We can keep things around us— quotes, pictures, prayers— that remind us of what we value. 

We can intentionally connect to those people— mentors, guides, friends, therapists— who reinforce who we are. 

We don’t have to let crises steal our sense of identity and self-esteem. 

But if we’re going to remember who we are in the midst of all of this, it’s on us to be consistent and emphatic with the reminders. 

The fact is, we can respond to crises AND be ourselves. 

Crises don’t have to interrupt our journeys. 

In fact, we can even respond to crises in ways that deepen our sense of who we are and what we’re all about. 

But it won’t happen by accident. 


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The nuts and bolts of managing fear.


We’ve been told a lot recently to not panic. 

We’ve been told that we shouldn’t let fear rule our lives. 

We’ve been told to keep the current health situation in the world in perspective, and not to overreact. 

It’s definitely true that panic is rarely a helpful response to a situation— but I can’t help but notice that many of the things we’ve been told lately have treated our concerns about our health as an attitude problem. 

That is to say, we’re told the the problem is not the viral pandemic that is developing worldwide— it’s our attitude about that potential pandemic that is the REAL problem.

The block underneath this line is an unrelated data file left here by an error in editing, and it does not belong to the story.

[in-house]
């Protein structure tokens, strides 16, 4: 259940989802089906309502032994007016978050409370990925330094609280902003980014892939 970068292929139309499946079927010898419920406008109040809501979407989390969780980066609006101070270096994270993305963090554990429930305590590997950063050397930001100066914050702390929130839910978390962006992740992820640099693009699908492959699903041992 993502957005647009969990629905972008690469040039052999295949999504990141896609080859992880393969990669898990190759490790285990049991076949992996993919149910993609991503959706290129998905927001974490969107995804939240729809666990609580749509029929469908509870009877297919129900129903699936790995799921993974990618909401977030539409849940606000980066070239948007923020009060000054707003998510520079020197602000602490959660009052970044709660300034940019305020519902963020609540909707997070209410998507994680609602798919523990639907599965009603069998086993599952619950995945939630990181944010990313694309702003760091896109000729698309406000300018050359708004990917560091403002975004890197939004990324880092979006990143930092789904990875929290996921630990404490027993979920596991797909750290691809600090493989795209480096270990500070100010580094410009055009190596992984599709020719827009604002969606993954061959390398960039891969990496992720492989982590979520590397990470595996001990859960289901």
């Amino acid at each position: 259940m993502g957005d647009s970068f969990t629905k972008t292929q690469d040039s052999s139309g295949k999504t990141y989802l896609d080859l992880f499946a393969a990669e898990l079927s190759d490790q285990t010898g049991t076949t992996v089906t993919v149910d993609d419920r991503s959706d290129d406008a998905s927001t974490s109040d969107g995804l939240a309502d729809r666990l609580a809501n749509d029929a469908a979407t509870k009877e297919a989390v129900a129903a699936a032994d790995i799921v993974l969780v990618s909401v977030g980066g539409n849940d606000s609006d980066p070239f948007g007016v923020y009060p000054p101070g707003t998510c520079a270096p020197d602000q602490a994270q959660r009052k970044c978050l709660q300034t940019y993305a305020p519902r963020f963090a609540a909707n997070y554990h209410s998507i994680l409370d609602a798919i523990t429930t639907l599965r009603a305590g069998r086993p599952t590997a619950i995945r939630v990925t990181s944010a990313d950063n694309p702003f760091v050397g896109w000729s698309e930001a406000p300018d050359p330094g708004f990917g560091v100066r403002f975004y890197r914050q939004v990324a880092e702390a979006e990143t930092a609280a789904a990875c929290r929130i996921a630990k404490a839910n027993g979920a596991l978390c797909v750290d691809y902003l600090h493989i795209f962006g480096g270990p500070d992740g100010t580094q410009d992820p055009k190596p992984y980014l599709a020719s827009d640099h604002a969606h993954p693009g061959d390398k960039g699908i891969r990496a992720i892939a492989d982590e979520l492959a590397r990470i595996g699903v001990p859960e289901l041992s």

(We’ve also been told some idiotic statistics about how many people die as a result of various other conditions, as if it was some kind of competition or useful comparison.) 

Every time I hear it said that we shouldn’t let fear run our lives, it occurs to me that that’s easy to say— and it very conveniently blames the scared person for their own fear. 

If a person is scared, they don’t need a lecture about their bad attitude. 

They need tools and skills to manage both the situation and their emotions effectively. 

Make no mistake: there are things about the current health situation to be concerned about, and maybe even scared of. 

(It also annoys me that a subset of people breezily assert that the spreading virus will likely “only” be deadly to a subset of vulnerable people— as if, what, they don’t count or something?)

We don’t need admonitions to not let fear win.